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Small RNA and PARE sequencing in flower bud reveal the involvement of sRNAs in endodormancy release of Japanese pear (Pyrus pyrifolia 'Kosui')

Overview of attention for article published in BMC Genomics, March 2016
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About this Attention Score

  • Above-average Attention Score compared to outputs of the same age (52nd percentile)

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6 tweeters

Citations

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16 Dimensions

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30 Mendeley
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Title
Small RNA and PARE sequencing in flower bud reveal the involvement of sRNAs in endodormancy release of Japanese pear (Pyrus pyrifolia 'Kosui')
Published in
BMC Genomics, March 2016
DOI 10.1186/s12864-016-2514-8
Pubmed ID
Authors

Songling Bai, Takanori Saito, Akiko Ito, Pham Anh Tuan, Ying Xu, Yuanwen Teng, Takaya Moriguchi

Abstract

In woody perennial plants, including deciduous fruit trees, such as pear, endodormancy is a strategy for surviving the cold winter. A better understanding of the mechanism underlying the endodormancy phase transition is necessary for developing countermeasures against the effects of global warming. In this study, we analyzed the sRNAome of Japanese pear flower buds in endodormant and ecodormant stages over two seasons by implementing of RNA-seq and degradome-sequencing. We identified 137 conserved or less conserved miRNAs and 50 pear-specific miRNAs. However, none of the conserved microRNAs or pear-specific miRNAs was differentially expressed between endodormancy and ecodormancy stages. On the contrast, 1540 of 218,050 loci that produced sRNAs were differentially expressed between endodormancy and ecodormancy, suggesting their potential roles on the phase transition from endodormancy to ecodomancy. We also characterized a multifunctional miRNA precursor MIR168, which produces two functional miR168 transcripts, namely miR168.1 and miR168.2; cleavage events were predominantly mediated by the non-conserved variant miR168.2 rather than the conserved variant miR168.1. Finally, we showed that a TAS3 trans-acting siRNA triggered phased siRNA within the ORF of one of its target genes, AUXIN RESPONSE FACTOR 4, via the analysis of phased siRNA loci, indicating that siRNAs are able to trigger phased siRNAs in pear. We analyzed the sRNAome of pear flower bud during dormant phase transition. Our work described the sRNA profiles of pear winter buds during dormant phase transition, showing that dormancy release is a highly coordinated physiological process involving the regulation of sRNAs.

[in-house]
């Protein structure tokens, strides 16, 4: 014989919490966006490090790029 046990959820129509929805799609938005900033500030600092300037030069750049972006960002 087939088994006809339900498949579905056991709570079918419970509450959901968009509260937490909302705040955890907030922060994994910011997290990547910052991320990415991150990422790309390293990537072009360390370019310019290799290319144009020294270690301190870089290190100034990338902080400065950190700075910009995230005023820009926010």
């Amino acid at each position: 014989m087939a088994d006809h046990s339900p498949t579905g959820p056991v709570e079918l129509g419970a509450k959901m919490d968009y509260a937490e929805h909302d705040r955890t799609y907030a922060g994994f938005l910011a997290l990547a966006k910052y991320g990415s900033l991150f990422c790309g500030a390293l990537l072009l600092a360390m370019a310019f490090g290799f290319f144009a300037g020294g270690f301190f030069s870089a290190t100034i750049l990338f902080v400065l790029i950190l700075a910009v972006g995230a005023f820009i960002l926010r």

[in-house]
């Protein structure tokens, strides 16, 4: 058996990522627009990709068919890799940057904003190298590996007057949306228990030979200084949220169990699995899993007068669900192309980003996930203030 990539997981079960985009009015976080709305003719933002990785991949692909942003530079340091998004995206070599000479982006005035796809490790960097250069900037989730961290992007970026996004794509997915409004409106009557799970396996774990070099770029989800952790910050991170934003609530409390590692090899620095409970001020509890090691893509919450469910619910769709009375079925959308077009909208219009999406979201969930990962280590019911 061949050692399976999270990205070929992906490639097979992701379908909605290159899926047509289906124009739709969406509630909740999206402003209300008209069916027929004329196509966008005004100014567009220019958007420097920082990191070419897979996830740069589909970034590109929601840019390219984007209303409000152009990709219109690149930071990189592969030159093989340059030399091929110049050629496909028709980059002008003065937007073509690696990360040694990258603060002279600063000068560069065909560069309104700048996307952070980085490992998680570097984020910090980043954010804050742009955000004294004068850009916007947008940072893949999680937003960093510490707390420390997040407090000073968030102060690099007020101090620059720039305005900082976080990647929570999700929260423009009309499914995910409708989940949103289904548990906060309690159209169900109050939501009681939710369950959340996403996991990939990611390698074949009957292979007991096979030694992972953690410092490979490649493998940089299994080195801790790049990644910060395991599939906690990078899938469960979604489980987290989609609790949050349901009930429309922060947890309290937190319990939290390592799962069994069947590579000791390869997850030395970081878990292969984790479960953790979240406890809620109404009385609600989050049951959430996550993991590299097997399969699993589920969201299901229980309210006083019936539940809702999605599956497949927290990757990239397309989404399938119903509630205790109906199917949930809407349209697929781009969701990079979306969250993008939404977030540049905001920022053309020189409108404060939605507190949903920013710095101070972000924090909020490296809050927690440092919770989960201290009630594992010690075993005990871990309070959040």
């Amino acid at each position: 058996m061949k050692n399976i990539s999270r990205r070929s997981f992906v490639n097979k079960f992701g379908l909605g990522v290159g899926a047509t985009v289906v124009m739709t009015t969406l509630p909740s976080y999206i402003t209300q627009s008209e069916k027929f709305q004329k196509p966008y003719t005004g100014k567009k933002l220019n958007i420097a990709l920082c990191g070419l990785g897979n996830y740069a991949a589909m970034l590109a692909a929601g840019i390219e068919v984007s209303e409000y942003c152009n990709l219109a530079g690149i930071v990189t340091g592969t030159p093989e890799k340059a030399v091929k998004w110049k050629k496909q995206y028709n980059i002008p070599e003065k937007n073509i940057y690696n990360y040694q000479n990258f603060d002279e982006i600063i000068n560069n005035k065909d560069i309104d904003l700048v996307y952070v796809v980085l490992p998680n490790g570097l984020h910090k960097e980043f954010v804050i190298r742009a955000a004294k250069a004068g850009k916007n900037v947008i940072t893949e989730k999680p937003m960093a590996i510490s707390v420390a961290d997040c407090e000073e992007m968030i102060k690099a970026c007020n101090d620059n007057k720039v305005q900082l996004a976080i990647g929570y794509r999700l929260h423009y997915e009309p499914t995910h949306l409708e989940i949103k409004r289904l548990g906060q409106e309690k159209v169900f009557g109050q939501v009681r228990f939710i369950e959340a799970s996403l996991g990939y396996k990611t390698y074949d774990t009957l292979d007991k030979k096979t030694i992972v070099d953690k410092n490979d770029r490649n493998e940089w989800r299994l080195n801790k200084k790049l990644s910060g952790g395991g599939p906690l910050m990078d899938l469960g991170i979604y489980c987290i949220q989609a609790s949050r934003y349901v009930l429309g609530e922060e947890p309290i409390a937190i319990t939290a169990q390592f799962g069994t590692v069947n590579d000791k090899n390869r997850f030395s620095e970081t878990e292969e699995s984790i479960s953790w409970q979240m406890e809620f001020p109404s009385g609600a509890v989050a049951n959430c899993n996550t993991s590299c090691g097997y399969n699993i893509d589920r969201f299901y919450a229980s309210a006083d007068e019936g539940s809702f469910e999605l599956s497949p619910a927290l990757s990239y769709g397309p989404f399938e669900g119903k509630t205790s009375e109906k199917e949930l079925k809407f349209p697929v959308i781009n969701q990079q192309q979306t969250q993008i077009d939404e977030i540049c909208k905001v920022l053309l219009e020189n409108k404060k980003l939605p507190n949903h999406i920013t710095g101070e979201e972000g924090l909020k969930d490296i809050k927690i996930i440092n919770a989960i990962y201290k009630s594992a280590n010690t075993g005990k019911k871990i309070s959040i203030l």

Twitter Demographics

The data shown below were collected from the profiles of 6 tweeters who shared this research output. Click here to find out more about how the information was compiled.

Mendeley readers

The data shown below were compiled from readership statistics for 30 Mendeley readers of this research output. Click here to see the associated Mendeley record.

Geographical breakdown

Country Count As %
Unknown 30 100%

Demographic breakdown

Readers by professional status Count As %
Researcher 6 20%
Student > Ph. D. Student 5 17%
Student > Master 5 17%
Student > Bachelor 3 10%
Other 3 10%
Other 4 13%
Unknown 4 13%
Readers by discipline Count As %
Agricultural and Biological Sciences 16 53%
Biochemistry, Genetics and Molecular Biology 6 20%
Earth and Planetary Sciences 1 3%
Social Sciences 1 3%
Unknown 6 20%

Attention Score in Context

This research output has an Altmetric Attention Score of 2. This is our high-level measure of the quality and quantity of online attention that it has received. This Attention Score, as well as the ranking and number of research outputs shown below, was calculated when the research output was last mentioned on 17 March 2016.
All research outputs
#9,597,014
of 16,638,522 outputs
Outputs from BMC Genomics
#4,446
of 9,107 outputs
Outputs of similar age
#123,532
of 267,121 outputs
Outputs of similar age from BMC Genomics
#1
of 1 outputs
Altmetric has tracked 16,638,522 research outputs across all sources so far. This one is in the 41st percentile – i.e., 41% of other outputs scored the same or lower than it.
So far Altmetric has tracked 9,107 research outputs from this source. They receive a mean Attention Score of 4.3. This one is in the 48th percentile – i.e., 48% of its peers scored the same or lower than it.
Older research outputs will score higher simply because they've had more time to accumulate mentions. To account for age we can compare this Altmetric Attention Score to the 267,121 tracked outputs that were published within six weeks on either side of this one in any source. This one has gotten more attention than average, scoring higher than 52% of its contemporaries.
We're also able to compare this research output to 1 others from the same source and published within six weeks on either side of this one. This one has scored higher than all of them